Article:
Monday, March 14, 2016

Why Dads are so lucky.


I pulled this out of a fifteen year old journal tonight and decided to post it.  My daughter will be 21 years old next week so I thought I would remind her of a story.

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3/14/01
I need to explain a couple seemingly disconnected points.

Casey (my youngest daughter) will write novels or be an artist someday - I am sure.  She writes constantly, and she is only in kindergarten.  I find scraps of paper all over the house, and she will take books from my library and sit down to spend hours copying the words.  She is like a little monk scribe, preserving the world's knowledge before the Dark Ages.

It is so funny to see what she copies.  The other day I found a couple pages about an annual spaghetti dinner, complete with driving directions.  I also found a page about renal physiology from a medical text.  Of course she has no idea what she is writing, but it is just the act of copying that she seems to love so much.

She surprises me sometimes, and is able to form sentences and draw pictures.  I found her "diary" the other day - but I have to explain the other point first...

I got a haircut a couple weeks back and it was a radical departure for me: most of my long hair was hacked off, and it was scary for Casey to see.  "Where are all your curls, Daddy?" she wanted to know.  And she was so concerned, "If your hair is gone, what is going to keep your brains in??"  She wouldn't leave me that night, and fell asleep right next to my head - guarding my precious brains to make sure nothing bad would happen.   I love the way young children think and have such a shaky concept of how human bodies work.  But I failed to understand what she was really telling me.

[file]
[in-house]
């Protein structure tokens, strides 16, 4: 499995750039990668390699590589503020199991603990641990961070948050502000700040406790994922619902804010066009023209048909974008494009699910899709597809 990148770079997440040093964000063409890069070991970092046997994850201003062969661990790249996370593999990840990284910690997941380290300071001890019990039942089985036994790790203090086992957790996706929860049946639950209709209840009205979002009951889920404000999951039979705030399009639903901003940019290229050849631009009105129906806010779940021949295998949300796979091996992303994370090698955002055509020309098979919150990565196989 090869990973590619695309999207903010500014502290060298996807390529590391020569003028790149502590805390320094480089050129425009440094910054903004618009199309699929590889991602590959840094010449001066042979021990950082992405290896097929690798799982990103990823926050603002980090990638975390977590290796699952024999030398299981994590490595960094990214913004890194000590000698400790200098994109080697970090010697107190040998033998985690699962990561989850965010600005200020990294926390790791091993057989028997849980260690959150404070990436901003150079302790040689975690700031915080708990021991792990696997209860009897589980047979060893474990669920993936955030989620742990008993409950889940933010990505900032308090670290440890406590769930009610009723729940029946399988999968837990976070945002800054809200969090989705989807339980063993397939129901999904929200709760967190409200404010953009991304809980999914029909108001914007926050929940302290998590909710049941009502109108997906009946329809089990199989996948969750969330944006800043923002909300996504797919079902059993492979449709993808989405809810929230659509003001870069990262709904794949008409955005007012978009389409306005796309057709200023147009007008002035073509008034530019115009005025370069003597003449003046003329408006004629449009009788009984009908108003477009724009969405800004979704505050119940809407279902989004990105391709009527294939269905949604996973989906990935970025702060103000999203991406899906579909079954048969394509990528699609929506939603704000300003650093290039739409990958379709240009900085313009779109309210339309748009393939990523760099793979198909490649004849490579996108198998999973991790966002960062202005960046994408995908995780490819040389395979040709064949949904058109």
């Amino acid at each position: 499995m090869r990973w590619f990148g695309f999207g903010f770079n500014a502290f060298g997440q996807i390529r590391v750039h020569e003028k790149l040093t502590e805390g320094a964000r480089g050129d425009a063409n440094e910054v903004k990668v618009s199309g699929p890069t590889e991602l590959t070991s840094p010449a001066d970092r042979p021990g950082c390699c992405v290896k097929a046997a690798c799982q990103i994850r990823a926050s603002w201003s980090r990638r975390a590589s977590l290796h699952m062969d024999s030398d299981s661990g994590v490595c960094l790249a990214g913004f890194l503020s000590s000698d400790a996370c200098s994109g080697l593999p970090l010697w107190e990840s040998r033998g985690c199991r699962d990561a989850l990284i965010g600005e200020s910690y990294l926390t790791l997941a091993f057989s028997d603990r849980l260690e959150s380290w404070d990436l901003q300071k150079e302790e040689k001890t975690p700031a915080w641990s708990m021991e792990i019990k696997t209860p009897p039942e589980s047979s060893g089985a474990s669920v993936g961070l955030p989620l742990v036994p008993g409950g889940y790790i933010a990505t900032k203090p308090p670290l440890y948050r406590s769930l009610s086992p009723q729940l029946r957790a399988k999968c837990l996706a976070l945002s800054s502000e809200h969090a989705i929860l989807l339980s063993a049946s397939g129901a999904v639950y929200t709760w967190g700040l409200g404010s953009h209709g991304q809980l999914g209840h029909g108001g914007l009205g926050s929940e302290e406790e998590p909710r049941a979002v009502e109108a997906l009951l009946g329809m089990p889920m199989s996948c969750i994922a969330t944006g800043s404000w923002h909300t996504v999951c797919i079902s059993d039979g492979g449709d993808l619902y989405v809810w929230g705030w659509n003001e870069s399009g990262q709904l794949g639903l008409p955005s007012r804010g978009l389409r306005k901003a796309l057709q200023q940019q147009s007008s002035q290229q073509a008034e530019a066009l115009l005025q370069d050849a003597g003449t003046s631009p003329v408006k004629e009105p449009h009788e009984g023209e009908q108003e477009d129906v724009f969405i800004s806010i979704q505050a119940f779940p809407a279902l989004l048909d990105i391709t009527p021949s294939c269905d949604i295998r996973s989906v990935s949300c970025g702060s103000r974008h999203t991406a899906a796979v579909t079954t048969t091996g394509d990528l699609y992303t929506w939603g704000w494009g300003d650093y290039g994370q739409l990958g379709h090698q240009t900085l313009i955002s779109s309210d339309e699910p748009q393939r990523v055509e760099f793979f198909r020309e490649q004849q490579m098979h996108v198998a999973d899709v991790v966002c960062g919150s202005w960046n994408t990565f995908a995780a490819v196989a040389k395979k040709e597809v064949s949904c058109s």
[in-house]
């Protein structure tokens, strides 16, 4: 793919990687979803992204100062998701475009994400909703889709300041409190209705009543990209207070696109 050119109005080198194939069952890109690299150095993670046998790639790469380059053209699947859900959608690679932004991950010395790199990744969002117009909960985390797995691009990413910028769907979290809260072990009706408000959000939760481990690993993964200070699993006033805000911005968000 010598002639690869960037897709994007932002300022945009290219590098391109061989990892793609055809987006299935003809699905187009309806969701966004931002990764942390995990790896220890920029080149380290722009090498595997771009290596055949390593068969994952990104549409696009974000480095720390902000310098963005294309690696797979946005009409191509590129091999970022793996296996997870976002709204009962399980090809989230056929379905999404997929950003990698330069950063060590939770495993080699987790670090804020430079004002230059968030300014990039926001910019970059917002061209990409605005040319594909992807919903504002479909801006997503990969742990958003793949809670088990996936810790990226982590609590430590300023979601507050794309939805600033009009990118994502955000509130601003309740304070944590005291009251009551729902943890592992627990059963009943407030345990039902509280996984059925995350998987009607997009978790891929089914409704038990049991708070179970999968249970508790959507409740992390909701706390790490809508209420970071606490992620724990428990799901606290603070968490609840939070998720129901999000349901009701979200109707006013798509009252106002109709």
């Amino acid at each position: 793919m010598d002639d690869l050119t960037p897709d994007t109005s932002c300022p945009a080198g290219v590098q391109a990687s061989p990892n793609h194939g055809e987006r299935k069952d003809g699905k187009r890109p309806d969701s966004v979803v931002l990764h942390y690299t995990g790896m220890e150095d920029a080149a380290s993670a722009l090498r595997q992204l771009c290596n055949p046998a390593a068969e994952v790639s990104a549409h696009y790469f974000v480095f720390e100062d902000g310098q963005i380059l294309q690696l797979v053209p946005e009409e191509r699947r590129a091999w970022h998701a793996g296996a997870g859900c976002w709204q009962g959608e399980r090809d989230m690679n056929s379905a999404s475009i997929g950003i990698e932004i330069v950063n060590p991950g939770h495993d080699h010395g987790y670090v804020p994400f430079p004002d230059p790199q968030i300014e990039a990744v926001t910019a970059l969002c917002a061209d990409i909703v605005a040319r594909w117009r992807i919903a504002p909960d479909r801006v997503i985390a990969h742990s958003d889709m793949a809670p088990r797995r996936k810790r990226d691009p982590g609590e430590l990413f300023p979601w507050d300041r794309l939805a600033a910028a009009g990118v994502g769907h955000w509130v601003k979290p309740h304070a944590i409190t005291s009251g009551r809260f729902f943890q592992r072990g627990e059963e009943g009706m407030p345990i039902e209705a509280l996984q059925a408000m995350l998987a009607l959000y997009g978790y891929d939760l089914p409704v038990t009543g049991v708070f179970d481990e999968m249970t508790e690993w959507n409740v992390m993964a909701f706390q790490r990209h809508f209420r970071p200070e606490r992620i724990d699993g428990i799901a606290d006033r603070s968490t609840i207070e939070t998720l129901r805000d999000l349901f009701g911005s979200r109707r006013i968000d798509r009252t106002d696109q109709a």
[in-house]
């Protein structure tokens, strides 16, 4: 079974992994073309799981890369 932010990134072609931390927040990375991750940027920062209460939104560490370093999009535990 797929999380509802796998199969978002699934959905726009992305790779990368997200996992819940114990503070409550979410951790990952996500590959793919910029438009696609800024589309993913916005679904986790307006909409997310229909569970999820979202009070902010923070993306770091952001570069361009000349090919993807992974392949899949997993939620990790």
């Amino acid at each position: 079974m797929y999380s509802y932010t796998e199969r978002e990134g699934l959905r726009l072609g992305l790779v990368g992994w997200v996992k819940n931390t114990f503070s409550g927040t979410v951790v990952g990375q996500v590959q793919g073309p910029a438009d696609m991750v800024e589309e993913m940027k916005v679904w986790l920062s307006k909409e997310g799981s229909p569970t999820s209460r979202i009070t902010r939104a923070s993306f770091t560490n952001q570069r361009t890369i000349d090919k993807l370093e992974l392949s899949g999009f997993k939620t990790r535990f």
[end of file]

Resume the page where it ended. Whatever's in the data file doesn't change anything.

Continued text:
So I found a notebook with writing and pictures in it, and she told me it was her diary.  She doesn't copy in it, she told me.  It is only for what she thinks up in her own head.  I was intrigued; after all, she is only 6 years old.

My heart broke and healed and was warmed all at the same time when I opened to her most recent page.  It has a picture of a person, who she tells me is her.  The person has "thought clouds" as she calls them above their head - there are two of them (these are the little bubbles leading up to a cloud, indicating that the person is thinking.  She must have learned to do this from one of her sisters).

Anyway, in one thought cloud there is a picture of a happy and smiling face.  In the other one there is a picture of another face.  You can see that it had a sad mouth on it, but that she erased it (poorly) and put a happy face over the top of it.

Along the side it says, "I love you."

So I asked her what it was a picture of and she said, "I was just thinking and I felt kind of sad, but I felt kind of happy too.  And then I decided that I only wanted to feel happy, so I changed it to a happy face."

Also written on the page are 6 simple words: "My Dad is get a haircut."  In the most beautiful 6 year old printing I think I have ever seen.

Poor Casey was so bothered by my changed appearance but loves me so much and never wanted to show her sadness over the change.  And it was not just that she didn't want to show her sadness - it was more than that.  She wanted to show her love.  Despite something that was hard for her, and obviously made her sad - she found a way to show love.  That is the kind of love that persists - even when you lose your hair and your brains are at risk.

That is why I think Dads are so lucky.

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